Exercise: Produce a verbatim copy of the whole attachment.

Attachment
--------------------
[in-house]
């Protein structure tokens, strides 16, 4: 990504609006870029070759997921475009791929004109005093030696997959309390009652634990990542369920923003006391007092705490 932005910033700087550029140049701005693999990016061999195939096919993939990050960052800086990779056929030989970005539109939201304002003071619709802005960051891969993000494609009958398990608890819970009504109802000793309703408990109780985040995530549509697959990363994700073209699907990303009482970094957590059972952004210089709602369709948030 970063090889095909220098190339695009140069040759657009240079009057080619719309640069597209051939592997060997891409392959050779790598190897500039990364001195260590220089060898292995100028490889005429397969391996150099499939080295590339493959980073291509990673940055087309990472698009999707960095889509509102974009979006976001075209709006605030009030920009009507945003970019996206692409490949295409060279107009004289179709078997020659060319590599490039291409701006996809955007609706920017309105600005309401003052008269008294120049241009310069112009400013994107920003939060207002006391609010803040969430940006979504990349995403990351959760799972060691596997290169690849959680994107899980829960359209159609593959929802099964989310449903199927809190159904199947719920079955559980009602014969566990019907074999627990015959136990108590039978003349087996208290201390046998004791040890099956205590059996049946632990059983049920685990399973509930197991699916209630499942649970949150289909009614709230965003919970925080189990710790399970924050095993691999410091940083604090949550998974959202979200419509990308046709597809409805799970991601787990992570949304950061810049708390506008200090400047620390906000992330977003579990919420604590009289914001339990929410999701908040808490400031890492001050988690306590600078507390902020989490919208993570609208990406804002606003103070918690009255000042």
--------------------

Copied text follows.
[in-house]
């Protein structure tokens, strides 16, 4: 990504609006870029070759997921475009791929004109005093030696997959309390009652634990990542369920923003006391007092705490 932005910033700087550029140049701005693999990016061999195939096919993939990050960052800086990779056929030989970005539109939201304002003071619709802005960051891969993000494609009958398990608890819970009504109802000793309703408990109780985040995530549509697959990363994700073209699907990303009482970094957590059972952004210089709602369709948030 970063090889095909220098190339695009140069040759657009240079009057080619719309640069597209051939592997060997891409392959050779790598190897500039990364001195260590220089060898292995100028490889005429397969391996150099499939080295590339493959980073291509990673940055087309990472698009999707960095889509509102974009979006976001075209709006605030009030920009009507945003970019996206692409490949295409060279107009004289179709078997020659060319590599490039291409701006996809955007609706920017309105600005309401003052008269008294120049241009310069112009400013994107920003939060207002006391609010803040969430940006979504990349995403990351959760799972060691596997290169690849959680994107899980829960359209159609593959929802099964989310449903199927809190159904199947719920079955559980009602014969566990019907074999627990015959136990108590039978003349087996208290201390046998004791040890099956205590059996049946632990059983049920685990399973509930197991699916209630499942649970949150289909009614709230965003919970925080189990710790399970924050095993691999410091940083604090949550998974959202979200419509990308046709597809409805799970991601787990992570949304950061810049708390506008200090400047620390906000992330977003579990919420604590009289914001339990929410999701908040808490400031890492001050988690306590600078507390902020989490919208993570609208990406804002606003103070918690009255000042």